- Bitman J, Kahl S, Wood DL, Lefcourt AM. Circadian and ultradian rhythms of plasma thyroid hormone concentrations in lactating dairy cows. Am J Physiol. 1994;266:1797–803.Google Scholar
- Krassas GE, Poppe K, Glinoer D. Thyroid function and human reproductive health. Endocr Rev. 2010;31:702–55.View ArticlePubMedGoogle Scholar
- Hegedüs L, Karstrup S, Rasmussen N. Evidence of cyclic alterations of thyroid size during the menstrual cycle in healthy women. Am J Obstet Gynecol. 1986;155:142–5.View ArticlePubMedGoogle Scholar
- De Escobar GM, Ares S, Berbel P, Obregón MJ, del Rey FE. The changing role of maternal thyroid hormone in fetal brain development. Semin Perinatol. 2008;32:380–6.View ArticlePubMedGoogle Scholar
- Galton VA, Martinez E, Hernandez A, St Germain EA, Bates JM, St Germain DL. The type 2 iodothyronine deiodinase is expressed in the rat uterus and induced during pregnancy. Endocrinology. 2001;142:2123–8.PubMedGoogle Scholar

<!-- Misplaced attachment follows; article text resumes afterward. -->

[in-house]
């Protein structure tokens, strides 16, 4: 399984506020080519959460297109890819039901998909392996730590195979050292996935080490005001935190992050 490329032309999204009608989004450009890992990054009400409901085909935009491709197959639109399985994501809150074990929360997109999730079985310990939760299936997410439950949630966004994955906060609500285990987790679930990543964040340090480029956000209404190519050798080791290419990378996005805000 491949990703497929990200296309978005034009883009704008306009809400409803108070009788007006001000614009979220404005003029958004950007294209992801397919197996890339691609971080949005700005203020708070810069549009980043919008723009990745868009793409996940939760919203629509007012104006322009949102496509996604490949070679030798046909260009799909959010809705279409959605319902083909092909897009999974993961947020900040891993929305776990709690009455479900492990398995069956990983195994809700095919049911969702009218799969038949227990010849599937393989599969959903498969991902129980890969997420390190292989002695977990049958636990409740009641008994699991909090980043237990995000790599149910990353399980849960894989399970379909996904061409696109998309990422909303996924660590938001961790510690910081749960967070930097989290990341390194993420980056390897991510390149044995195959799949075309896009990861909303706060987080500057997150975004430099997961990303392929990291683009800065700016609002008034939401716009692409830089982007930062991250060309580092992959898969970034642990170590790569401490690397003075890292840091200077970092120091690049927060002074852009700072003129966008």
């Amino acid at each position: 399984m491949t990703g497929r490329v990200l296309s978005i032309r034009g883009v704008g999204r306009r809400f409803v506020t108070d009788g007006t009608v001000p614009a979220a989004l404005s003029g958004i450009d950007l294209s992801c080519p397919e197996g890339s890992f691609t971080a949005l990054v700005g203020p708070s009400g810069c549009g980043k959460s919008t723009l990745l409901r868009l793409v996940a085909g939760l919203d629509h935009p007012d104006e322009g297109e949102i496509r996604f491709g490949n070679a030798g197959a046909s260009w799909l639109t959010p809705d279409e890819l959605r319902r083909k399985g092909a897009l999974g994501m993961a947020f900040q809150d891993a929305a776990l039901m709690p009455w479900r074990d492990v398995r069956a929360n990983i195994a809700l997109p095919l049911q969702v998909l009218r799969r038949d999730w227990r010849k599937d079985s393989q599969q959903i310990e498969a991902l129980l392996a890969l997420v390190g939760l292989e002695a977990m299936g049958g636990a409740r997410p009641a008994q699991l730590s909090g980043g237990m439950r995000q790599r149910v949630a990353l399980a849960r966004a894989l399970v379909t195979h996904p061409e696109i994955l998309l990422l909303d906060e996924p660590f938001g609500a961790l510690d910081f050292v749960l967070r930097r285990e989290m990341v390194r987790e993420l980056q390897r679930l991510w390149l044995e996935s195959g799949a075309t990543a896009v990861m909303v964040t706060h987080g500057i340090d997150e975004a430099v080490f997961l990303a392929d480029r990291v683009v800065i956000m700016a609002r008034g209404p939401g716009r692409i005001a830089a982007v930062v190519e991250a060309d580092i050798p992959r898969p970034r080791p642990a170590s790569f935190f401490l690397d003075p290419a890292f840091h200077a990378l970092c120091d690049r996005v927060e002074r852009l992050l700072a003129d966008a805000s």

- Chan S, Kachilele S, Hobbs E, Bulmer JN, Boelaert K, McCabe CJ, Driver PM, Bradwell AR, Kester M, Visser TJ, Franklyn JA, Kilby MD. Placental iodothyronine deiodinase expression in normal and growth-restricted human pregnancies. J Clin Endocrinol Metab. 2003;88:4488–95.View ArticlePubMedGoogle Scholar
- Calvo R, Obregon MJ, Ruiz de Oña C, Ferreiro B, Escobar Del Rey E, Morreale de Escobar G. Thyroid hormone economy in pregnant rats near term: a “physiological” animal model of nonthyroidal illness? Endocrinology. 1990;127:10–6.View ArticlePubMedGoogle Scholar
- Moleti M, Trimarchi F, Vermiglio F. Thyroid physiology in pregnancy. Endocr Pract. 2014;20:589–96.View ArticlePubMedGoogle Scholar
- Dworkin HJ, Jacquez J, Beierwaltes WH. Relationship of iodine ingestion to iodine excretion in pregnancy. J Clin Endocrinol Metab. 1966;26:1329–42.View ArticlePubMedGoogle Scholar
- Smyth PP. Variation in iodine handling during normal pregnancy. Thyroid. 1999;9:637–42.View ArticlePubMedGoogle Scholar
- Caron P, Hoff M, Bazzi S, Dufor A, Faure G, Ghandour I, et al. Urinary iodine excretion during normal pregnancy in healthy women living in the southwest of France: correlation with maternal thyroid parameters. Thyroid. 1997;7:749–54.View ArticlePubMedGoogle Scholar